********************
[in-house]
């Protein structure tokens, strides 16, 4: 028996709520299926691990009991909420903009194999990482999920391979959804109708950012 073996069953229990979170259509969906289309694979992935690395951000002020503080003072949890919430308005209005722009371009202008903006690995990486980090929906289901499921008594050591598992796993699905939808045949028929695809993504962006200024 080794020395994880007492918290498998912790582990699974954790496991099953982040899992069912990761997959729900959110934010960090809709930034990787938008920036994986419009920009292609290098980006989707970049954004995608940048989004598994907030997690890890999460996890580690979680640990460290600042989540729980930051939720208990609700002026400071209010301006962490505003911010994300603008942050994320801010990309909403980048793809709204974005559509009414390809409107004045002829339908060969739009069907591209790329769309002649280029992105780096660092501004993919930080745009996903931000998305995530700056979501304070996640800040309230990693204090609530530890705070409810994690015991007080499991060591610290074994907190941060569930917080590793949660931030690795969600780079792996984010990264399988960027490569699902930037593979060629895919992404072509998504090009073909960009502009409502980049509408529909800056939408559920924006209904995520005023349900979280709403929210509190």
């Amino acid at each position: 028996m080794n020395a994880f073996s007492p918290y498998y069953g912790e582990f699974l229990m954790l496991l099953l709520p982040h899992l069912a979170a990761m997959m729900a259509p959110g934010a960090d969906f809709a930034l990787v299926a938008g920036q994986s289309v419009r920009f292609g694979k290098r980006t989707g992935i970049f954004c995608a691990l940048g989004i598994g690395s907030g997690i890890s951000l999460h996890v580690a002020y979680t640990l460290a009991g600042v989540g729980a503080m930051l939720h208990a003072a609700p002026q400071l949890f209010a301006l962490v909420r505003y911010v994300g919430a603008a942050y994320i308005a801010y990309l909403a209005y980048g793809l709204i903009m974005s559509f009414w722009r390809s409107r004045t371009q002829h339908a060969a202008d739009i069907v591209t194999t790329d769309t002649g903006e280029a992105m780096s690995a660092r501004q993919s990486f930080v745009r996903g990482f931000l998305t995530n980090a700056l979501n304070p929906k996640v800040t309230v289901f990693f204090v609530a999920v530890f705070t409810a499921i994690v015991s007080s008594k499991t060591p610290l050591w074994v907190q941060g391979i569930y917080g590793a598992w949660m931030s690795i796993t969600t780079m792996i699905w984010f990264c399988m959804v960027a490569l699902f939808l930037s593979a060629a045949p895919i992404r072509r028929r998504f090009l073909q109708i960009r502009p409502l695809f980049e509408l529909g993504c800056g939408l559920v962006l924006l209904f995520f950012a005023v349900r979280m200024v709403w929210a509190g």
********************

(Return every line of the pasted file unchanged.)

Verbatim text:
[in-house]
């Protein structure tokens, strides 16, 4: 028996709520299926691990009991909420903009194999990482999920391979959804109708950012 073996069953229990979170259509969906289309694979992935690395951000002020503080003072949890919430308005209005722009371009202008903006690995990486980090929906289901499921008594050591598992796993699905939808045949028929695809993504962006200024 080794020395994880007492918290498998912790582990699974954790496991099953982040899992069912990761997959729900959110934010960090809709930034990787938008920036994986419009920009292609290098980006989707970049954004995608940048989004598994907030997690890890999460996890580690979680640990460290600042989540729980930051939720208990609700002026400071209010301006962490505003911010994300603008942050994320801010990309909403980048793809709204974005559509009414390809409107004045002829339908060969739009069907591209790329769309002649280029992105780096660092501004993919930080745009996903931000998305995530700056979501304070996640800040309230990693204090609530530890705070409810994690015991007080499991060591610290074994907190941060569930917080590793949660931030690795969600780079792996984010990264399988960027490569699902930037593979060629895919992404072509998504090009073909960009502009409502980049509408529909800056939408559920924006209904995520005023349900979280709403929210509190």
């Amino acid at each position: 028996m080794n020395a994880f073996s007492p918290y498998y069953g912790e582990f699974l229990m954790l496991l099953l709520p982040h899992l069912a979170a990761m997959m729900a259509p959110g934010a960090d969906f809709a930034l990787v299926a938008g920036q994986s289309v419009r920009f292609g694979k290098r980006t989707g992935i970049f954004c995608a691990l940048g989004i598994g690395s907030g997690i890890s951000l999460h996890v580690a002020y979680t640990l460290a009991g600042v989540g729980a503080m930051l939720h208990a003072a609700p002026q400071l949890f209010a301006l962490v909420r505003y911010v994300g919430a603008a942050y994320i308005a801010y990309l909403a209005y980048g793809l709204i903009m974005s559509f009414w722009r390809s409107r004045t371009q002829h339908a060969a202008d739009i069907v591209t194999t790329d769309t002649g903006e280029a992105m780096s690995a660092r501004q993919s990486f930080v745009r996903g990482f931000l998305t995530n980090a700056l979501n304070p929906k996640v800040t309230v289901f990693f204090v609530a999920v530890f705070t409810a499921i994690v015991s007080s008594k499991t060591p610290l050591w074994v907190q941060g391979i569930y917080g590793a598992w949660m931030s690795i796993t969600t780079m792996i699905w984010f990264c399988m959804v960027a490569l699902f939808l930037s593979a060629a045949p895919i992404r072509r028929r998504f090009l073909q109708i960009r502009p409502l695809f980049e509408l529909g993504c800056g939408l559920v962006l924006l209904f995520f950012a005023v349900r979280m200024v709403w929210a509190g």